He was a San Antonio native who came to UT from the San Antonio Academy and played fullback on two teams from the late 1890s. Groos’s father and his maternal grandparents were all German immigrants.

John Robert Swenson (1902)

He was born in Sweden in 1870, and moved with his family to the United States when he was 11 years old. He went to high school in Iowa, attended and played football at the University of Denver in the mid-1890s, and later enrolled at Texas as a graduate student and played guard on its 1902 football team. He was that team’s heaviest player at 6’1 and 200 pounds, and at age 32 he was the oldest football letterman UT had ever had up to that point. I wrote about Swenson at the end of a BON post a year ago this month.

Richard Pantermuehl (1903)

He won a letter playing fullback on UT’s 1903 team, and was also a three-year track & field letterman. He was born and raised in a Comal County community then referred to as Smithson’s Valley. His parents were both German immigrants, as was most of Smithson’s Valley’s population. Little remains today of that community’s site, which was less than two miles east of today’s Smithson Valley High School.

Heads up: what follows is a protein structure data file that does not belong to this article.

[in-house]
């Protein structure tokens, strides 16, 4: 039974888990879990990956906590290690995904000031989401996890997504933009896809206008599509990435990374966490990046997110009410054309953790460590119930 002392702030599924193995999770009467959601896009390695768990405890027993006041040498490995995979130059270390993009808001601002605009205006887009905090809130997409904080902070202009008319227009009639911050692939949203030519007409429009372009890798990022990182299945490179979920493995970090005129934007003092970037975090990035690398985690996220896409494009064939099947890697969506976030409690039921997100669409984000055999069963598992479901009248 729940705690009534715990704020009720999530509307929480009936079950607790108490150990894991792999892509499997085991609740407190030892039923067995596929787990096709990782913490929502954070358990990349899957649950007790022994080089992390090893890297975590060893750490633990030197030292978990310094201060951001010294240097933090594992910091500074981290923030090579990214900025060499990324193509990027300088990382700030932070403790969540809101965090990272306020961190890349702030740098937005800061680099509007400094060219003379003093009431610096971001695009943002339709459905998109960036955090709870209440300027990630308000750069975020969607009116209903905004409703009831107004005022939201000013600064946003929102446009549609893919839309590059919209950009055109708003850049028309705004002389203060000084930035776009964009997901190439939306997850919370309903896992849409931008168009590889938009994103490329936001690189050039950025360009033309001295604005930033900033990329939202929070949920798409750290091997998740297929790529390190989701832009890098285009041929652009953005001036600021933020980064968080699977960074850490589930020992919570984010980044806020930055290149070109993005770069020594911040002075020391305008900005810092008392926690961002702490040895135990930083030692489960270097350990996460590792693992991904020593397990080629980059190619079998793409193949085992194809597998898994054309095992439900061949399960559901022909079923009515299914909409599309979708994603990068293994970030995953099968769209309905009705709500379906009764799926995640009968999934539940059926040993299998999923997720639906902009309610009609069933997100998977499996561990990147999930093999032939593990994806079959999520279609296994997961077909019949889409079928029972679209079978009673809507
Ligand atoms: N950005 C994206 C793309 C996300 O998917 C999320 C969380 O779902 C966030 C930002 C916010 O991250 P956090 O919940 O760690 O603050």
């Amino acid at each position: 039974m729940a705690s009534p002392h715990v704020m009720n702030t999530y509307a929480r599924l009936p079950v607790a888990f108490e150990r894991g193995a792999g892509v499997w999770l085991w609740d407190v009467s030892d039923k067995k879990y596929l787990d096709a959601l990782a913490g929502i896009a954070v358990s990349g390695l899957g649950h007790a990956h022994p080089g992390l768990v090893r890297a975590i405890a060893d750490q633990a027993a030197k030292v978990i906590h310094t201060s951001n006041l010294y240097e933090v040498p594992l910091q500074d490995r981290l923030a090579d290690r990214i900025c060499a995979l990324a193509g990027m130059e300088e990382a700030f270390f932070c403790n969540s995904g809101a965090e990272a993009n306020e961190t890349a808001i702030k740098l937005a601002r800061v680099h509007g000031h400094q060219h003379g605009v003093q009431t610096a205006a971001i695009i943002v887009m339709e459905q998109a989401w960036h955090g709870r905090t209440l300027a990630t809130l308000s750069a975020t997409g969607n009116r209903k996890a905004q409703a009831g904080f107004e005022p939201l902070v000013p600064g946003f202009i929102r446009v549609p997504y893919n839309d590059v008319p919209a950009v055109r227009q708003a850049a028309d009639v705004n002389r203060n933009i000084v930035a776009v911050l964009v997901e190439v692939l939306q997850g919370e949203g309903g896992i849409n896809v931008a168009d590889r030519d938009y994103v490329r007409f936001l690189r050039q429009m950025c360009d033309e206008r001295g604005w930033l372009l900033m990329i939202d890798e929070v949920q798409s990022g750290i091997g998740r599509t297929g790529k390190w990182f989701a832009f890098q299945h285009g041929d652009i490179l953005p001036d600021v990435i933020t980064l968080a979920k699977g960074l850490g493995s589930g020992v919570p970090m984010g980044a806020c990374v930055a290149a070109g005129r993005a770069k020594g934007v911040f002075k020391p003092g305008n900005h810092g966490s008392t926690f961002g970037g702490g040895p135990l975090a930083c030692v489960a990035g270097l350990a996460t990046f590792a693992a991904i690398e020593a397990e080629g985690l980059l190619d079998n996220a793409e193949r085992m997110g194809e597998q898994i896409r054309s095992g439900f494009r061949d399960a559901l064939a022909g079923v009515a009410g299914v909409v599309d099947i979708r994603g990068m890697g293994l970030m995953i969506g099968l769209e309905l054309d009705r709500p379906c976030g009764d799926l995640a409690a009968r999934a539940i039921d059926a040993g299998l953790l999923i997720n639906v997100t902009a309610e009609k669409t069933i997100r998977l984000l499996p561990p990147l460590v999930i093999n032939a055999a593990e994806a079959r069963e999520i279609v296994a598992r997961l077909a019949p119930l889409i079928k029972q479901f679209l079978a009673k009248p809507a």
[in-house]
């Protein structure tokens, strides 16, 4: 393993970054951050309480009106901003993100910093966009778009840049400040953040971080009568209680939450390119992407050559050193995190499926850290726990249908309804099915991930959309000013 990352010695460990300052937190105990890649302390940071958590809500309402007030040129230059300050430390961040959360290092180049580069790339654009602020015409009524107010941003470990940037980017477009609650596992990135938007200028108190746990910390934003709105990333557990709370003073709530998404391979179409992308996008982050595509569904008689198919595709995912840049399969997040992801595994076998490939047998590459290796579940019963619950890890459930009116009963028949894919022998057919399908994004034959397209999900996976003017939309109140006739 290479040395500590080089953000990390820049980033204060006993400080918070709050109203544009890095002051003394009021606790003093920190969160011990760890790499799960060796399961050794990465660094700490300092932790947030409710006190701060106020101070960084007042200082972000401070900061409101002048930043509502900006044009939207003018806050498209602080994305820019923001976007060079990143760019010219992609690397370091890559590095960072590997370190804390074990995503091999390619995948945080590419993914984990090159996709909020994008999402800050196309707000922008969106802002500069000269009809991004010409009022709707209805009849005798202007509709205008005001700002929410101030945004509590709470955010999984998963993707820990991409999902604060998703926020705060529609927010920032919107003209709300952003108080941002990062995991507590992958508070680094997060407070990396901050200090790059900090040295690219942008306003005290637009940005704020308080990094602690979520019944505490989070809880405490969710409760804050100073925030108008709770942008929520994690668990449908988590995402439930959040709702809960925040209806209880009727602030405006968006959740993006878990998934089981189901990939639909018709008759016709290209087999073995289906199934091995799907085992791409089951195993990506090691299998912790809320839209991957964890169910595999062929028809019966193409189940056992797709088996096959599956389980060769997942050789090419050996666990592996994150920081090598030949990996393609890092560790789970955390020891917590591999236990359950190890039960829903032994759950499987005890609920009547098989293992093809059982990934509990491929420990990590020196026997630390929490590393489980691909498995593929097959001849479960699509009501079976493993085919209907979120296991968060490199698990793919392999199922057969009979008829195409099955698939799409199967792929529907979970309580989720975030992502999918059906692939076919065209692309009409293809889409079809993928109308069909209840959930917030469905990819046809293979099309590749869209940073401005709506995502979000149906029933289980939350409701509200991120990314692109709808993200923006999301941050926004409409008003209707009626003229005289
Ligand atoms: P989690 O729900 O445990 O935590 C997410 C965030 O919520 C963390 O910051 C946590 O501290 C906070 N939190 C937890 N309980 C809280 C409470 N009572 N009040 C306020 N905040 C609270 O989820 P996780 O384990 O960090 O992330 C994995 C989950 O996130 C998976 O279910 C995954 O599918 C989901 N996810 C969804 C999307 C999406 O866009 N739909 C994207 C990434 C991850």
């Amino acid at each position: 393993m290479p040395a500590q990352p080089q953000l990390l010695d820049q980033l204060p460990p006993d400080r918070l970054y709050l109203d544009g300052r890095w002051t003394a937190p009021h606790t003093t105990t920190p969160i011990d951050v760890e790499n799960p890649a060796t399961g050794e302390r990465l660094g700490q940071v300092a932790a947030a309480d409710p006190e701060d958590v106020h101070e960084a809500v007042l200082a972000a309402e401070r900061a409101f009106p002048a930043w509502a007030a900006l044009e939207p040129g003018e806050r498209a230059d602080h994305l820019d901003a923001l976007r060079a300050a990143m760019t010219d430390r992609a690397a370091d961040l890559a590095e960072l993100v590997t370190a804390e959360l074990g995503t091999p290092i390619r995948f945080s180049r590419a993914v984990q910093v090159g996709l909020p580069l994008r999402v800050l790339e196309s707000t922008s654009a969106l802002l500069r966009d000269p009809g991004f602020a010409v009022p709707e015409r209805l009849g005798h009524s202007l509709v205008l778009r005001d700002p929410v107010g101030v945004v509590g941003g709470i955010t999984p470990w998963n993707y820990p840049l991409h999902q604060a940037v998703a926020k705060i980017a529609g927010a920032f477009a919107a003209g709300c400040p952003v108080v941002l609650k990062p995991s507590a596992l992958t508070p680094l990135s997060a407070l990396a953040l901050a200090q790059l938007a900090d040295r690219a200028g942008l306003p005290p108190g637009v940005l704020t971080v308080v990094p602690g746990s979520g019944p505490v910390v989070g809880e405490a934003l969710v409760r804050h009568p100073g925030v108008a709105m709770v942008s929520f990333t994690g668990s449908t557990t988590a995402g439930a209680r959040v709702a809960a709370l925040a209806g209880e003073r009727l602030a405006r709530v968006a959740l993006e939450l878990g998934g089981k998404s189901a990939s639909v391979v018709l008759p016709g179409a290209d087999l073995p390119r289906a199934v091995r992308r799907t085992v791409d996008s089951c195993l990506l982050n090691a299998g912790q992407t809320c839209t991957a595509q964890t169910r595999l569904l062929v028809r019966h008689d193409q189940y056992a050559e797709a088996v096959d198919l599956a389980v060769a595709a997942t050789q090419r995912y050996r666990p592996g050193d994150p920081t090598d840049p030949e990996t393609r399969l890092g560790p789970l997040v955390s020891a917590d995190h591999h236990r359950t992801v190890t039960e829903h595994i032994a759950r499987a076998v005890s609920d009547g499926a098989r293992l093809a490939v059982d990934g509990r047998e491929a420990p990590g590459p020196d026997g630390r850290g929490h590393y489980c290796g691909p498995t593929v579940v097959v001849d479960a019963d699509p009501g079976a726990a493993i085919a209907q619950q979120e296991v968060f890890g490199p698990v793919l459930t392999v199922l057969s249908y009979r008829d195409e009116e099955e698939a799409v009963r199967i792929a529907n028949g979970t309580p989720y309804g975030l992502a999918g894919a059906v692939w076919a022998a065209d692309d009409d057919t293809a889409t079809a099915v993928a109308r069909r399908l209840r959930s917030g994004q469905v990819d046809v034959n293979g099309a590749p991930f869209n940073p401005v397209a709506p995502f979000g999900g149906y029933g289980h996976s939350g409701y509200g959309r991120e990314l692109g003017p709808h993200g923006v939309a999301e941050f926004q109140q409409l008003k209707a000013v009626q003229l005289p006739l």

Henry Fink (1905-06)

He was born and raised in the Leon Springs community near San Antonio, and while at UT he was a two-year letterman playing end on the football team, and also won three letters in track & field. His father and both of his maternal grandparents were born in Germany.

Magnus Mainland (1905-06)

He was born in 1879 and was a native of the Orkney Islands of northern Scotland. He and his family moved to Wisconsin in the late 1890s, and later after spending a year as an undergrad at Wheaton College in Illinois he transferred to UT to study engineering. He played guard on the Longhorn football team and won two letters in that sport, and he was also both a player and the head coach of UT’s first varsity basketball team in 1906. He had previously been a member of Wheaton College’s basketball team, which participated in the 1904 Summer Olympics, at which basketball made its first appearance as a demonstration sport. I previously wrote about Mainland in this piece two years ago.

James Harley (1907)

He enrolled at UT as a law student after previously attending Christian Brothers College, a Catholic prep school in St. Louis, Missouri, and he played end on the 1907 Longhorn team. He was born in Seguin to parents who had immigrated to the U.S. from Ireland 13 years earlier.

Emil Stieler (1907-09)